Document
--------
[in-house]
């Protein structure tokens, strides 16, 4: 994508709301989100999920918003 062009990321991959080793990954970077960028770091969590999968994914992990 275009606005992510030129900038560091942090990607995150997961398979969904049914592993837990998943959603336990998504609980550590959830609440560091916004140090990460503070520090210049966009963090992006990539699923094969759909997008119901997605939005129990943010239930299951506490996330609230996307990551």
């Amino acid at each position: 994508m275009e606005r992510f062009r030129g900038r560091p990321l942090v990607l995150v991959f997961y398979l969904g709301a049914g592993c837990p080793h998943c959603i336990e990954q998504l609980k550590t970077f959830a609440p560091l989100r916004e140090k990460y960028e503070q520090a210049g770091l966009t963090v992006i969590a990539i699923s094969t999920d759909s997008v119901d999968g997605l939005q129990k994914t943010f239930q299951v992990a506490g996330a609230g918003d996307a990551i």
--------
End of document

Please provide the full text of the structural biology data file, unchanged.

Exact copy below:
[in-house]
């Protein structure tokens, strides 16, 4: 994508709301989100999920918003 062009990321991959080793990954970077960028770091969590999968994914992990 275009606005992510030129900038560091942090990607995150997961398979969904049914592993837990998943959603336990998504609980550590959830609440560091916004140090990460503070520090210049966009963090992006990539699923094969759909997008119901997605939005129990943010239930299951506490996330609230996307990551």
């Amino acid at each position: 994508m275009e606005r992510f062009r030129g900038r560091p990321l942090v990607l995150v991959f997961y398979l969904g709301a049914g592993c837990p080793h998943c959603i336990e990954q998504l609980k550590t970077f959830a609440p560091l989100r916004e140090k990460y960028e503070q520090a210049g770091l966009t963090v992006i969590a990539i699923s094969t999920d759909s997008v119901d999968g997605l939005q129990k994914t943010f239930q299951v992990a506490g996330a609230g918003d996307a990551i």